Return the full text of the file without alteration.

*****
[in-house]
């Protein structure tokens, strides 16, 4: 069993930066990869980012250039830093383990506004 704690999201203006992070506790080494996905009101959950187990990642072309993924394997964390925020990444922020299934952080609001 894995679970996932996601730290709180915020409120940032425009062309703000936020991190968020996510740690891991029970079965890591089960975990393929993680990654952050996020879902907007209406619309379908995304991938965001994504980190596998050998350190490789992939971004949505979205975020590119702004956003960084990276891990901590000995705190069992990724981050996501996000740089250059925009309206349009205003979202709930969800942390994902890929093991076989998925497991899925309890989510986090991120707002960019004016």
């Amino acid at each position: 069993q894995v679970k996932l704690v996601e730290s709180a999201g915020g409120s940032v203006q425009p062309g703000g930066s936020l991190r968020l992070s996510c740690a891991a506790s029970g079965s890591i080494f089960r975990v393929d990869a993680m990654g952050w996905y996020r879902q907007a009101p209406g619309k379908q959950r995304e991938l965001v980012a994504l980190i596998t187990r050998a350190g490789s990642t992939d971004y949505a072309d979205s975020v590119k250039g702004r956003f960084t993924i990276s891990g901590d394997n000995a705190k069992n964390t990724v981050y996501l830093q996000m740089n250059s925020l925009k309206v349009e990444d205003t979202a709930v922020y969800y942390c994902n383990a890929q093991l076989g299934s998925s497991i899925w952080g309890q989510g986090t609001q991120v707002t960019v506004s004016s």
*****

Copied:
[in-house]
């Protein structure tokens, strides 16, 4: 069993930066990869980012250039830093383990506004 704690999201203006992070506790080494996905009101959950187990990642072309993924394997964390925020990444922020299934952080609001 894995679970996932996601730290709180915020409120940032425009062309703000936020991190968020996510740690891991029970079965890591089960975990393929993680990654952050996020879902907007209406619309379908995304991938965001994504980190596998050998350190490789992939971004949505979205975020590119702004956003960084990276891990901590000995705190069992990724981050996501996000740089250059925009309206349009205003979202709930969800942390994902890929093991076989998925497991899925309890989510986090991120707002960019004016």
């Amino acid at each position: 069993q894995v679970k996932l704690v996601e730290s709180a999201g915020g409120s940032v203006q425009p062309g703000g930066s936020l991190r968020l992070s996510c740690a891991a506790s029970g079965s890591i080494f089960r975990v393929d990869a993680m990654g952050w996905y996020r879902q907007a009101p209406g619309k379908q959950r995304e991938l965001v980012a994504l980190i596998t187990r050998a350190g490789s990642t992939d971004y949505a072309d979205s975020v590119k250039g702004r956003f960084t993924i990276s891990g901590d394997n000995a705190k069992n964390t990724v981050y996501l830093q996000m740089n250059s925020l925009k309206v349009e990444d205003t979202a709930v922020y969800y942390c994902n383990a890929q093991l076989g299934s998925s497991i899925w952080g309890q989510g986090t609001q991120v707002t960019v506004s004016s």